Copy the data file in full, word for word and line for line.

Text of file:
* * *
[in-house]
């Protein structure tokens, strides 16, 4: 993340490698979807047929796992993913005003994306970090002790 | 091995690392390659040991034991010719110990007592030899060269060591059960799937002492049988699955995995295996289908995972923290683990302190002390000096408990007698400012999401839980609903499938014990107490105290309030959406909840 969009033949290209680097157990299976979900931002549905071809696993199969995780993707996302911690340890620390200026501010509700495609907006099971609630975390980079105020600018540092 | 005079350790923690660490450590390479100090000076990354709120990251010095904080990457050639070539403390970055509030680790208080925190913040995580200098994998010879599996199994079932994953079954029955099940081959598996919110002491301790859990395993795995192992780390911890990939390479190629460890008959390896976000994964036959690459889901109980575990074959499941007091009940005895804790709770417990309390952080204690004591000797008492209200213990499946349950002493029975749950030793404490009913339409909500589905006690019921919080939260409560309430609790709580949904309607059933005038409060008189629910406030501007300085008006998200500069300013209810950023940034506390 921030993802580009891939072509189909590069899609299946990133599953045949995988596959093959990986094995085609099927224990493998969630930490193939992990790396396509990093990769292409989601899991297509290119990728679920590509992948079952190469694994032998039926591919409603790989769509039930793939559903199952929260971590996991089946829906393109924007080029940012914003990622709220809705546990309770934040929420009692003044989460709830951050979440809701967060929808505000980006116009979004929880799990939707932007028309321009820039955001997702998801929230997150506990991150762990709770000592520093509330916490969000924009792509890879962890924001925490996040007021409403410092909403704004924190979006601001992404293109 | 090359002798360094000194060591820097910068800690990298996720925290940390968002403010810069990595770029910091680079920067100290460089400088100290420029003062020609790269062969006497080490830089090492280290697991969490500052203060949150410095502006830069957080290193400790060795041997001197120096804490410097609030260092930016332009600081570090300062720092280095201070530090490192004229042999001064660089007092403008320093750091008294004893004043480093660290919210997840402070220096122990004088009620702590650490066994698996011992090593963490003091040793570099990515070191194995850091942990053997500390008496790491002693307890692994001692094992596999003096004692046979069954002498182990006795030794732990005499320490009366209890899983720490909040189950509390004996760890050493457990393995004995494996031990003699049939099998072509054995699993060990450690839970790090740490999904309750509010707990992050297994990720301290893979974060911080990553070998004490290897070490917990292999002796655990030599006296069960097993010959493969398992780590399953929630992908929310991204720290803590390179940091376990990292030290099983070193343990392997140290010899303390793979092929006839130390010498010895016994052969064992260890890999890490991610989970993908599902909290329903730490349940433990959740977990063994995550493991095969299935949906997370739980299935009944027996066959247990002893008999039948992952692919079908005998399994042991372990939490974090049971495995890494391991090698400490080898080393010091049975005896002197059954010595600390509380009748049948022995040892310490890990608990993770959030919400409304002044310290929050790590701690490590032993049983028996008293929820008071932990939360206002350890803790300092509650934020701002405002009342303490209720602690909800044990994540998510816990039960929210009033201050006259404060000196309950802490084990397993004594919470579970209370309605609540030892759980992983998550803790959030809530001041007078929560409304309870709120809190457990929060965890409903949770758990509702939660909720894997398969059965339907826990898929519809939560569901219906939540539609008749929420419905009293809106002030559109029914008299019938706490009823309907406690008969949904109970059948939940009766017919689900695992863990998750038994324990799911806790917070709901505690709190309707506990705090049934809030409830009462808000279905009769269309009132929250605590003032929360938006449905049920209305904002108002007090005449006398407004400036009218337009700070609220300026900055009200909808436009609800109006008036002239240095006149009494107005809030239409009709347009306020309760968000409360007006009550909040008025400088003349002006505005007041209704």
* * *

[in-house]
């Protein structure tokens, strides 16, 4: 993340490698979807047929796992993913005003994306970090002790 | 091995690392390659040991034991010719110990007592030899060269060591059960799937002492049988699955995995295996289908995972923290683990302190002390000096408990007698400012999401839980609903499938014990107490105290309030959406909840 969009033949290209680097157990299976979900931002549905071809696993199969995780993707996302911690340890620390200026501010509700495609907006099971609630975390980079105020600018540092 | 005079350790923690660490450590390479100090000076990354709120990251010095904080990457050639070539403390970055509030680790208080925190913040995580200098994998010879599996199994079932994953079954029955099940081959598996919110002491301790859990395993795995192992780390911890990939390479190629460890008959390896976000994964036959690459889901109980575990074959499941007091009940005895804790709770417990309390952080204690004591000797008492209200213990499946349950002493029975749950030793404490009913339409909500589905006690019921919080939260409560309430609790709580949904309607059933005038409060008189629910406030501007300085008006998200500069300013209810950023940034506390 921030993802580009891939072509189909590069899609299946990133599953045949995988596959093959990986094995085609099927224990493998969630930490193939992990790396396509990093990769292409989601899991297509290119990728679920590509992948079952190469694994032998039926591919409603790989769509039930793939559903199952929260971590996991089946829906393109924007080029940012914003990622709220809705546990309770934040929420009692003044989460709830951050979440809701967060929808505000980006116009979004929880799990939707932007028309321009820039955001997702998801929230997150506990991150762990709770000592520093509330916490969000924009792509890879962890924001925490996040007021409403410092909403704004924190979006601001992404293109 | 090359002798360094000194060591820097910068800690990298996720925290940390968002403010810069990595770029910091680079920067100290460089400088100290420029003062020609790269062969006497080490830089090492280290697991969490500052203060949150410095502006830069957080290193400790060795041997001197120096804490410097609030260092930016332009600081570090300062720092280095201070530090490192004229042999001064660089007092403008320093750091008294004893004043480093660290919210997840402070220096122990004088009620702590650490066994698996011992090593963490003091040793570099990515070191194995850091942990053997500390008496790491002693307890692994001692094992596999003096004692046979069954002498182990006795030794732990005499320490009366209890899983720490909040189950509390004996760890050493457990393995004995494996031990003699049939099998072509054995699993060990450690839970790090740490999904309750509010707990992050297994990720301290893979974060911080990553070998004490290897070490917990292999002796655990030599006296069960097993010959493969398992780590399953929630992908929310991204720290803590390179940091376990990292030290099983070193343990392997140290010899303390793979092929006839130390010498010895016994052969064992260890890999890490991610989970993908599902909290329903730490349940433990959740977990063994995550493991095969299935949906997370739980299935009944027996066959247990002893008999039948992952692919079908005998399994042991372990939490974090049971495995890494391991090698400490080898080393010091049975005896002197059954010595600390509380009748049948022995040892310490890990608990993770959030919400409304002044310290929050790590701690490590032993049983028996008293929820008071932990939360206002350890803790300092509650934020701002405002009342303490209720602690909800044990994540998510816990039960929210009033201050006259404060000196309950802490084990397993004594919470579970209370309605609540030892759980992983998550803790959030809530001041007078929560409304309870709120809190457990929060965890409903949770758990509702939660909720894997398969059965339907826990898929519809939560569901219906939540539609008749929420419905009293809106002030559109029914008299019938706490009823309907406690008969949904109970059948939940009766017919689900695992863990998750038994324990799911806790917070709901505690709190309707506990705090049934809030409830009462808000279905009769269309009132929250605590003032929360938006449905049920209305904002108002007090005449006398407004400036009218337009700070609220300026900055009200909808436009609800109006008036002239240095006149009494107005809030239409009709347009306020309760968000409360007006009550909040008025400088003349002006505005007041209704």